Our parents and the other big people during our childhoods didn't organize classes. They didn't set learning objectives and write lesson plans. They didn't select and buy people stuff textbooks for us. They didn't schedule tests and exams to measure our retention. The people stuff we gathered was on an as-needed basis. Frequently, it was imparted to us when we were not living up to someone's expectations. Our lessons in people stuff were given and received very haphazardly as compared to our "thing" lessons at school.

When we were a bit older our snotty-nosed little friends offered their vast wisdom and wondrous insights about their take on "people stuff". These lessons were particularly fascinating and we had to pay attention to them. If we didn't, we faced banishment. These lessons were much more than just haphazard, they were confusing, conflicting, and not altogether in keeping with our earlier lessons.

No matter where, when, or how we learned our "people stuff", we were left on our own to organize the bits and pieces of information into a usable format. We had to pull together the various rules, theories, methods, approaches, and insights by ourselves. And where are they today? They're hiding in the nooks and crannies of our gray matter, traveling up and down our neural pathways, and popping in and out of our long-term and short-term memories. In truth, no one really knows where they are, but they're there in our heads, tucked away, and waiting to be summoned when needed.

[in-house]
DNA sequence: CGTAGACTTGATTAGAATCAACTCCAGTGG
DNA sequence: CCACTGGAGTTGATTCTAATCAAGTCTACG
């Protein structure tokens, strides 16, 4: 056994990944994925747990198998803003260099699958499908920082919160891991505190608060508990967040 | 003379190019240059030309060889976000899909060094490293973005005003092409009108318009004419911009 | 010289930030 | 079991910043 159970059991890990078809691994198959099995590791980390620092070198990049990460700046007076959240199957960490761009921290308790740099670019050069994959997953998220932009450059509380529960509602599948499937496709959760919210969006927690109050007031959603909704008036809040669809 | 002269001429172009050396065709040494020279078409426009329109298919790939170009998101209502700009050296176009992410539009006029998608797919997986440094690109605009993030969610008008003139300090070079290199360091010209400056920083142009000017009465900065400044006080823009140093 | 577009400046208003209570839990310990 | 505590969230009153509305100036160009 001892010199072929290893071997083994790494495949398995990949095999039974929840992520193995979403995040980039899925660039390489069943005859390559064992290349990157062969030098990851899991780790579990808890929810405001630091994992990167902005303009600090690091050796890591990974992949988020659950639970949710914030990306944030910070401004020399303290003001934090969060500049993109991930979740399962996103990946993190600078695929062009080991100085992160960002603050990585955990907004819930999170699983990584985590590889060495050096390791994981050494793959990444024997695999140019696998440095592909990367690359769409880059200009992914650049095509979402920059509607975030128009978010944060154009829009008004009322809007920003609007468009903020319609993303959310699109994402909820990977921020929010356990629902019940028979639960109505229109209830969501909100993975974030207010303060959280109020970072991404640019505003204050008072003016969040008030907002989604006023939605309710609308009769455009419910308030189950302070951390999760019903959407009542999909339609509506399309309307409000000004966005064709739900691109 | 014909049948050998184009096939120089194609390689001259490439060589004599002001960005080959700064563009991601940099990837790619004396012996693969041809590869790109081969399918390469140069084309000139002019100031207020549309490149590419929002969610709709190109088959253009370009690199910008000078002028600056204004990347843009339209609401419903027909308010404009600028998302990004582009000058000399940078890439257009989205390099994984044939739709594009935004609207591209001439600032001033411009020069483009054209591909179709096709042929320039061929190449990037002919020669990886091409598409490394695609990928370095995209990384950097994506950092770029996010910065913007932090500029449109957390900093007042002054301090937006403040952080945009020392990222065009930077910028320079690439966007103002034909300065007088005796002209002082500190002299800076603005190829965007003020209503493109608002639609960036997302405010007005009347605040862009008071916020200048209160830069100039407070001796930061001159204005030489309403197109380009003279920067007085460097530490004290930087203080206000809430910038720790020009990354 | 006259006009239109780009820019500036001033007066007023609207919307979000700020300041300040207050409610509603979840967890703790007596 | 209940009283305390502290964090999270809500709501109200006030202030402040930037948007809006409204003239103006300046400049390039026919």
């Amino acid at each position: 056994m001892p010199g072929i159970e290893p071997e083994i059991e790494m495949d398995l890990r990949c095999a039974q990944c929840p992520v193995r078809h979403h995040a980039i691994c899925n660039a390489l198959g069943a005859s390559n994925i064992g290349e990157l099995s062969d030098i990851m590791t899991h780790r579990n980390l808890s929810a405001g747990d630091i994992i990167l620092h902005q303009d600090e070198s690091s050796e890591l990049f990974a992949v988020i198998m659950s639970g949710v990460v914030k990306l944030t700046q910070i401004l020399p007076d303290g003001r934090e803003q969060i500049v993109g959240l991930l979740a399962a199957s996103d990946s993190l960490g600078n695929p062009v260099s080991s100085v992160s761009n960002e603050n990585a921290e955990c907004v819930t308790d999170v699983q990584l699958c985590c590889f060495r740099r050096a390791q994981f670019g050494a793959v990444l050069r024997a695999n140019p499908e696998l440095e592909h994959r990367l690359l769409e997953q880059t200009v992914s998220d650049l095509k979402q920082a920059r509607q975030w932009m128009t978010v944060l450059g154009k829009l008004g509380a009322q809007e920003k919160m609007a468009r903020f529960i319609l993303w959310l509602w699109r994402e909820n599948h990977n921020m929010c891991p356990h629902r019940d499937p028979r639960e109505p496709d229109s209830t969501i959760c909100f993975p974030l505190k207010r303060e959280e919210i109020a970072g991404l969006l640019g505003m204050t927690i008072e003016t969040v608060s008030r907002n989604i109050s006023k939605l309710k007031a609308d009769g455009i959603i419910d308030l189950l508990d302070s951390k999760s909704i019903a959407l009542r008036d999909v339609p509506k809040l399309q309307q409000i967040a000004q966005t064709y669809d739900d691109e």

Now, if in the scheme of life "people stuff" is so important, so vital to our well being as compared to "things", why isn't "people stuff" taught in a more organized, formalized way. The reason is simple. People can agree on things. People cannot agree on "people stuff".

Everyone can quickly come to a consensus about how to spell words in the English language, but arguments rage about handling interpersonal conflict. Two plus two equals four all over the United States, but ask how one should tell someone that he is obnoxious and the answers vary. Because people can agree about "things", "things" can be organized, formalized, and taught easily.

"People stuff" is very fuzzy. It will always be fuzzy. There are no specific answers for every people situation we encounter. This is the reason people stuff is so fuzzy. And when a subject is fuzzy, people don't readily agree on what should be taught and what should be left alone. Therefore, schools were not, are not, and will not be empowered to teach people stuff. So people stuff will always be taught by our parents, other big people, and our friends. Children will always learn it haphazardly.

It's okay to learn people stuff haphazardly. Those who came before us, most everyone today, and a good number who will follow us will learn about people stuff in pretty much the same way. It's kind of comforting to know most every human being has this in common. (What is not so comforting is the bizarre lessons some people get.)

So, I hope we can agree that people are the ultimate purpose for "things". If we do agree, then it would seem to make sense to learn some people principles to help us understand "people stuff". It would be nice to have a formal class in "people stuff" to put "things" into perspective.